Grenfell cladding was ‘wholly unorthodox’ says panel manufacturer

It would be ‘wrong and unfair’ to hold company responsible for deadly blaze, says Arconic

Celine Wadhera
Wednesday 15 September 2021 02:11 BST
The 2019 inquiry found that the cladding acted as a ‘source of fuel’ for the fire
The 2019 inquiry found that the cladding acted as a ‘source of fuel’ for the fire (PA)

The use of cladding on the Grenfell Tower was “wholly unorthodox” and it would therefore be “wrong and unfair” to hold the manufacturer responsible for the 2017 fire, an inquiry heard on Tuesday.

Speaking on behalf of Arconic, the panel manufacturer, Stephen Hockman QC, told the court that the cladding was used in a “wholly unorthodox and irregular” way on the west London tower and that Arconic should not bear the responsibility for the outcome.

The company, formerly known as Alcoa, supplied the cladding panels that were used in the refurbishment of the Grenfell Tower, which were later found to have fuelled the fire that caused 72 deaths.

The 2019 inquiry found that the “principal reason” that flames engulfed the building at such speed was because of the combustible cladding that acted like a “source of fuel”.

But Mr Hockman insisted this conclusion be placed in a more accurate context.

In his testimony, Mr Hockman highlighted issues around a lack of maintenance of fire protection systems and the failure of compartmentation and reliance on the stay-put policy, which were among the “extraordinary range of factors” he said were “ultimately responsible for the tragedy to a far greater extent than the role played by any individual product”.

He told the court that the cladding panels were “capable of being used in a safe and compliant manner,” adding that the fire resulted from the way the panels were used, “in combination with a wide range of other combustible material”.

He added that the company had “no control” over which materials were used in conjunction with its product or over the arrangement of its product.

Mr Hockman also reminded the court of previous testimony from a façade expert, who said that “a reasonably competent cladding contractor ought to be aware of the combustibility” of the cladding.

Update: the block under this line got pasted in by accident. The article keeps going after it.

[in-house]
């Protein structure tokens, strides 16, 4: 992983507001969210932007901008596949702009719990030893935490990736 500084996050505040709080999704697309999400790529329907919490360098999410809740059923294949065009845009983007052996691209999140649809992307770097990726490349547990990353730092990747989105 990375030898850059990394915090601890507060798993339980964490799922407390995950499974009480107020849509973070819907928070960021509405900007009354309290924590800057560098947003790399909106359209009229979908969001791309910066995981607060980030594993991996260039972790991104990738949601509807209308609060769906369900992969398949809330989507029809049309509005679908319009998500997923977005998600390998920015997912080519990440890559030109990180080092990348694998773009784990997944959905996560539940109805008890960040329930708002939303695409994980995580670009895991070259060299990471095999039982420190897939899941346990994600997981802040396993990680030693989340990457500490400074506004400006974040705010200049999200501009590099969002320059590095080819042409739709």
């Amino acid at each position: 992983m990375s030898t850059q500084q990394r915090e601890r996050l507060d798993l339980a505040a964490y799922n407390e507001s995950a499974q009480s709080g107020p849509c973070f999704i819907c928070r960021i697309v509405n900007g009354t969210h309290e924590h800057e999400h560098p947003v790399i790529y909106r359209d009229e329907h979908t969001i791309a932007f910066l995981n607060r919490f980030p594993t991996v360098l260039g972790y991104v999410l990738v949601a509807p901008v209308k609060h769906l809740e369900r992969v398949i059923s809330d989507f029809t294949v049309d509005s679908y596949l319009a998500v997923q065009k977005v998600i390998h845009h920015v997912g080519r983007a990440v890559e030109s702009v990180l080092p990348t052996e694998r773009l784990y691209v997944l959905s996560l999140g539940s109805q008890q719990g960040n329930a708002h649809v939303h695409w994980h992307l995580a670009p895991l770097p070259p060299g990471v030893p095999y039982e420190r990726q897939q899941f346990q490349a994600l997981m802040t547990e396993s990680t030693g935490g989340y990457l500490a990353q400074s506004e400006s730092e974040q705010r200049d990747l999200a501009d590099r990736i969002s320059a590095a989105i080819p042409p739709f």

He added that anyone concerned about the choice of cladding could have easily checked the combustibility with the manufacturer.

“None of those responsible for the refurbishment can escape their share of responsibility by claiming ignorance.”

Mr Hockman’s testimony was part of Arconic’s closing statement for the inquiry’s examination of the refurbishment of the Grenfell Tower and the marketing and testing of products used.

The inquiry previously heard how Arconic allegedly failed to disclose “disastrous” fire test results, specifically that the type of panel used in the Grenfell refurbishment performed “spectacularly worse” in fire tests than other options.

Geriant Webb, QC, representing insulation industry leader Kingspan, told the court that Arconic “knew or should have known that the product was unsafe and not suitable for use on tall residential buildings”.

While a small quantity of Kingspan’s K15 foam insulation was used on the Grenfell Tower, Mr Webb said that it played no role in the design or installation of the cladding system.

He acknowledged that there were “certain shortcomings” over some aspects of the company’s testing of K15, but added that these had “not resulted in anyone being misled in any material way”.

Craig Orr QC, representing Celotex, the maker of the Rs5000 insulation used in Grenfell Tower’s cladding system, said the court should reject Arconic’s claim that its cladding could be used in a compliant fashion in high rise buildings.

He told the hearing that Arconic’s technical manager, Claude Wehrle, had warned that the panels used in the refurbishment were “dangerous and unsuitable for use on cladding facades”.

Throughout the inquiry, Celotex has faced questions around the manipulation of a fire safety test that secured a pass for its combustible Rs5000 insulation to be used on high rise buildings.

In a statement, the company said: “certain issues emerged concerning the testing, certification and marketing of Celotex’s products,” which involved “unacceptable conduct on the part ofa number of employees”. It added that steps have been taken to ensure that no related issues reoccur.

The inquiry continues Wednesday morning, where testimony will be heard from Rydon maintenance, the Local Authority Building Control, Siderise Insulation and the Mayor of London.

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